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Video Games, World Building & Lore

Five Immersive Video Game Fast Travels

When it comes to traveling, we’re still learning a few tricks to enhance our overall experience. Driving for hours on end is quite a challenge but a welcome one. However, we can’t help but think about all of the video game travels we’ve played that make it much more simple. Games like Zelda or the Elder Scrolls series where hopping from one side of the world map to the other is done without running across plains, over mountains, and through forests. It’s these times we wish fast travel could be used in the real world.

Open world games provide the player with endless amounts of exploration. The Witcher 3: Wild Hunt presents one of the largest and broadest maps to explore. Its main story is quite good and we’re always up for playing it again but it found its beauty in its quests and exploration. It’s the same with the real world, minus the side quests, although life does tend to through a few if you’re looking and even when you’re not.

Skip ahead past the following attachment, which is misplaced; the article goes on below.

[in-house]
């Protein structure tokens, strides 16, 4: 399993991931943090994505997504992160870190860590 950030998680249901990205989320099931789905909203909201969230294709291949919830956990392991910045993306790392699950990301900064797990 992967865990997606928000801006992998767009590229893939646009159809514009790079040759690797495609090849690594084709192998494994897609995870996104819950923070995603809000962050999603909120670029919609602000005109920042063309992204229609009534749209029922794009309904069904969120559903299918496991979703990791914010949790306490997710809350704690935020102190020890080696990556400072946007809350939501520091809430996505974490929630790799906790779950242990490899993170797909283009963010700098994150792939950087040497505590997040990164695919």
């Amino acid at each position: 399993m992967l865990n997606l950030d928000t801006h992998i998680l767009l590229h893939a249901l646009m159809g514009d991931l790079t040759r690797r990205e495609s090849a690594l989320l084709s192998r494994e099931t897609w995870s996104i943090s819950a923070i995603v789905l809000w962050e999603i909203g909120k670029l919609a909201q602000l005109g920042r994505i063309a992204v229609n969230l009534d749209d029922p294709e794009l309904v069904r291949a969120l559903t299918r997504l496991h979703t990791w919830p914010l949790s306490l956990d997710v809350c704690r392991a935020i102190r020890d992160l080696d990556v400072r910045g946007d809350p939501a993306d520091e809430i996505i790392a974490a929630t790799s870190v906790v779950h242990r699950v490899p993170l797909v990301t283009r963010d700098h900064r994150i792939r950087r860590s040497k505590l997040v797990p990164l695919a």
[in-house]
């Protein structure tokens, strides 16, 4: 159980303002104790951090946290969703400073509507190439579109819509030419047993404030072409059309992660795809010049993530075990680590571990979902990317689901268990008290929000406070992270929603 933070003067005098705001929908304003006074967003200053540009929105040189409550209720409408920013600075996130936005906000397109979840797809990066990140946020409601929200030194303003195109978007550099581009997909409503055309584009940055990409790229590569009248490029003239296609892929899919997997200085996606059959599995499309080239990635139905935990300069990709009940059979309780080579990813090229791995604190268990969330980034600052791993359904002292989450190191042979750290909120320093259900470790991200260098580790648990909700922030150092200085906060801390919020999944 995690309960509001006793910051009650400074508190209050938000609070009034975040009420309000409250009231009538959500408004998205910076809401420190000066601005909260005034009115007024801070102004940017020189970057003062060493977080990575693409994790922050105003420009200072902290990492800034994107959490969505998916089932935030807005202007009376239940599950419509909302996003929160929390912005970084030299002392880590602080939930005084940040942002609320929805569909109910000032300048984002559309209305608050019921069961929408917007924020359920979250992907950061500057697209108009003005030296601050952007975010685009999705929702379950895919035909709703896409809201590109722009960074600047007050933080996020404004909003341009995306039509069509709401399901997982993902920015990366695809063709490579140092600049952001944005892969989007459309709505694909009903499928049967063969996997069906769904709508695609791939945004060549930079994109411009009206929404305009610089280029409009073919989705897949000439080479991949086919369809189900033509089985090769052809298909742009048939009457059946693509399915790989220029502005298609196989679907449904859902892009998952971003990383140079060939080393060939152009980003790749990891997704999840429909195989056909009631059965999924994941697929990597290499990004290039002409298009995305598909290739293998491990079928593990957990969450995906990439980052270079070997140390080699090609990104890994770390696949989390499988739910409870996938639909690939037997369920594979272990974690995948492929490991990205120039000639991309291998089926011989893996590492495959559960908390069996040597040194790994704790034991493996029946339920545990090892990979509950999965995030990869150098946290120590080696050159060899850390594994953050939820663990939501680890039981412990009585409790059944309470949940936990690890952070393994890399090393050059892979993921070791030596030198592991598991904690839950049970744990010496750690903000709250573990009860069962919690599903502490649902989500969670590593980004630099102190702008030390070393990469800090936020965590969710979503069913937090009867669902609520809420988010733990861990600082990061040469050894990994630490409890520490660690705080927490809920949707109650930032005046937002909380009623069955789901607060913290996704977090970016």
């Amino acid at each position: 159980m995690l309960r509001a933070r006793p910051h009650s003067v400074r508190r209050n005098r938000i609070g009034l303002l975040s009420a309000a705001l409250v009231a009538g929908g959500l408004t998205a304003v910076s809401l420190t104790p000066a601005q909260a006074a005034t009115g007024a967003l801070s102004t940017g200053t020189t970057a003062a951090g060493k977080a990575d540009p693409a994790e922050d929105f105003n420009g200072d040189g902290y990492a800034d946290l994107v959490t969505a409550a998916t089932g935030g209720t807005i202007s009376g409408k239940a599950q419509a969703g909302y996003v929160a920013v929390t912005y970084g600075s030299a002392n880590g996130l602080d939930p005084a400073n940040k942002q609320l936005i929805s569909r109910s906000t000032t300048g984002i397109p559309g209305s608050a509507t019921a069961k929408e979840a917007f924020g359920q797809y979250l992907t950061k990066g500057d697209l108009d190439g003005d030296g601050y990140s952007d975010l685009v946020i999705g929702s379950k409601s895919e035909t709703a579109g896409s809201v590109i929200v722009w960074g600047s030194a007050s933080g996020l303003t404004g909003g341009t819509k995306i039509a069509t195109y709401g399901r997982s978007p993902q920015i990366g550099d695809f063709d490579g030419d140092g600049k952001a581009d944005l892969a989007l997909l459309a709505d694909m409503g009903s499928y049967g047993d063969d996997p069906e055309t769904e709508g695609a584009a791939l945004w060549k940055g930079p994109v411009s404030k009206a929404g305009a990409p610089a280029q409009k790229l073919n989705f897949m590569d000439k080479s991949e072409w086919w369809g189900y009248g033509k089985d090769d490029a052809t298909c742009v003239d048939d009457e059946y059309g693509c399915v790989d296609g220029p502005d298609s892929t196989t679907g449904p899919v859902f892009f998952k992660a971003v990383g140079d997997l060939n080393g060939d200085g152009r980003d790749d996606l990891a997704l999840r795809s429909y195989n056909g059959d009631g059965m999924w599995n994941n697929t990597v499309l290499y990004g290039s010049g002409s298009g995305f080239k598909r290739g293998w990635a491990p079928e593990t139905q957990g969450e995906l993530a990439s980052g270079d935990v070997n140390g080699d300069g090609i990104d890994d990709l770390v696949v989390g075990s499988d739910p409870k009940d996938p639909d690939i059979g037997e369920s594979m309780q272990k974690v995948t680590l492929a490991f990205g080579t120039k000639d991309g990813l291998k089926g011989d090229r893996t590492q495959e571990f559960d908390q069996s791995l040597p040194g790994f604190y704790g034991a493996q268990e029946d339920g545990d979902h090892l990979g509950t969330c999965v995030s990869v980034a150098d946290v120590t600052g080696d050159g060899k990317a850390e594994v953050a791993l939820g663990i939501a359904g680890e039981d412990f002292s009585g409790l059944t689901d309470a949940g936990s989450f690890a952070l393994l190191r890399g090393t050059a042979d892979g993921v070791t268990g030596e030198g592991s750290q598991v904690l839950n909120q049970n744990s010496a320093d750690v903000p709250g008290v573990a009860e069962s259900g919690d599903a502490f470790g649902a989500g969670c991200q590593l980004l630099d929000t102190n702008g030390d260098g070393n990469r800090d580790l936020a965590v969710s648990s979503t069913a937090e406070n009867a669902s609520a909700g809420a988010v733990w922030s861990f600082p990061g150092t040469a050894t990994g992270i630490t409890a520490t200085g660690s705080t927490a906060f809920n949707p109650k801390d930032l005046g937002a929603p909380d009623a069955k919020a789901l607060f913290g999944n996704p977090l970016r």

Hitting the open road cues up plenty of opportunities to see new sites and experience new places. It’s what makes exploring worthwhile. But there can be times when becomes tedious and you just want to skip ahead to the next destination (we’re looking at your Kansas plains). Being able to fast forward through uncomfortable roads or dull views would make adventuring a bit less boring. That’s why we’ve listed a few games we believe have the best fast travel options.

Five Games with the Most Immersive Fast Travel

Elder Scrolls Morrowind – Silt Striders